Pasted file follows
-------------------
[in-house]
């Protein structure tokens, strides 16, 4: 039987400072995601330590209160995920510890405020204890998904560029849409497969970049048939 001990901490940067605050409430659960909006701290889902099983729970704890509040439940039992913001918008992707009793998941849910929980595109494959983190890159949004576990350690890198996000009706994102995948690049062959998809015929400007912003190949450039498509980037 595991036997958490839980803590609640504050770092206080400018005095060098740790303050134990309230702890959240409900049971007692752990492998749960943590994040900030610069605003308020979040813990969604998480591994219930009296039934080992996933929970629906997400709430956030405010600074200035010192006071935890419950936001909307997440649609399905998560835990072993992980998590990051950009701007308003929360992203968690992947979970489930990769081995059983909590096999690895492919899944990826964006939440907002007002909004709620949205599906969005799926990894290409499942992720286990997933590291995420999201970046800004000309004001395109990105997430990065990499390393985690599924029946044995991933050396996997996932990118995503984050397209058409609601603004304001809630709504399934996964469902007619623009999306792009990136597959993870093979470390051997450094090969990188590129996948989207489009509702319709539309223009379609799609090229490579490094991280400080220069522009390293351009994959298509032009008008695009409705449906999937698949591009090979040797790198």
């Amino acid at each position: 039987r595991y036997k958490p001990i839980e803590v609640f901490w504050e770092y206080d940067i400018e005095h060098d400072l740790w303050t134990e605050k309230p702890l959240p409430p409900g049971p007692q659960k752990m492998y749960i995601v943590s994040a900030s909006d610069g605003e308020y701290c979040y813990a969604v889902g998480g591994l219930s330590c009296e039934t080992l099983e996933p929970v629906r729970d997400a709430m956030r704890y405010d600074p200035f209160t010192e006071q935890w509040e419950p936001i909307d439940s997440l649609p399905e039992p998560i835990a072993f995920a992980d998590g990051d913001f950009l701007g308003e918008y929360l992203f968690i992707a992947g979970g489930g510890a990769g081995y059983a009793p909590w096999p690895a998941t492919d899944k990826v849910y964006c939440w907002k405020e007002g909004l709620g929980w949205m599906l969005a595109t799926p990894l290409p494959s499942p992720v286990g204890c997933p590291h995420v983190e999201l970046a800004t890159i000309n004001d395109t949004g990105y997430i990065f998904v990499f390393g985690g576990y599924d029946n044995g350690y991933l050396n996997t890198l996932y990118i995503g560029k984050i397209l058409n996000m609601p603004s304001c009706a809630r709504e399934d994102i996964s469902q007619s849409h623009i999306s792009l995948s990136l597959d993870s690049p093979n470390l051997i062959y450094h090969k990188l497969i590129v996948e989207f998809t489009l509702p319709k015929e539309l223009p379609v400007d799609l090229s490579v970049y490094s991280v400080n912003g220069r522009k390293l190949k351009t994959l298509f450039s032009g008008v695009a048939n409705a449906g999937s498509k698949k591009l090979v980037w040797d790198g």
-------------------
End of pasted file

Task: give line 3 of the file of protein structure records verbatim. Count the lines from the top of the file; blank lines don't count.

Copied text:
């Amino acid at each position: 039987r595991y036997k958490p001990i839980e803590v609640f901490w504050e770092y206080d940067i400018e005095h060098d400072l740790w303050t134990e605050k309230p702890l959240p409430p409900g049971p007692q659960k752990m492998y749960i995601v943590s994040a900030s909006d610069g605003e308020y701290c979040y813990a969604v889902g998480g591994l219930s330590c009296e039934t080992l099983e996933p929970v629906r729970d997400a709430m956030r704890y405010d600074p200035f209160t010192e006071q935890w509040e419950p936001i909307d439940s997440l649609p399905e039992p998560i835990a072993f995920a992980d998590g990051d913001f950009l701007g308003e918008y929360l992203f968690i992707a992947g979970g489930g510890a990769g081995y059983a009793p909590w096999p690895a998941t492919d899944k990826v849910y964006c939440w907002k405020e007002g909004l709620g929980w949205m599906l969005a595109t799926p990894l290409p494959s499942p992720v286990g204890c997933p590291h995420v983190e999201l970046a800004t890159i000309n004001d395109t949004g990105y997430i990065f998904v990499f390393g985690g576990y599924d029946n044995g350690y991933l050396n996997t890198l996932y990118i995503g560029k984050i397209l058409n996000m609601p603004s304001c009706a809630r709504e399934d994102i996964s469902q007619s849409h623009i999306s792009l995948s990136l597959d993870s690049p093979n470390l051997i062959y450094h090969k990188l497969i590129v996948e989207f998809t489009l509702p319709k015929e539309l223009p379609v400007d799609l090229s490579v970049y490094s991280v400080n912003g220069r522009k390293l190949k351009t994959l298509f450039s032009g008008v695009a048939n409705a449906g999937s498509k698949k591009l090979v980037w040797d790198g």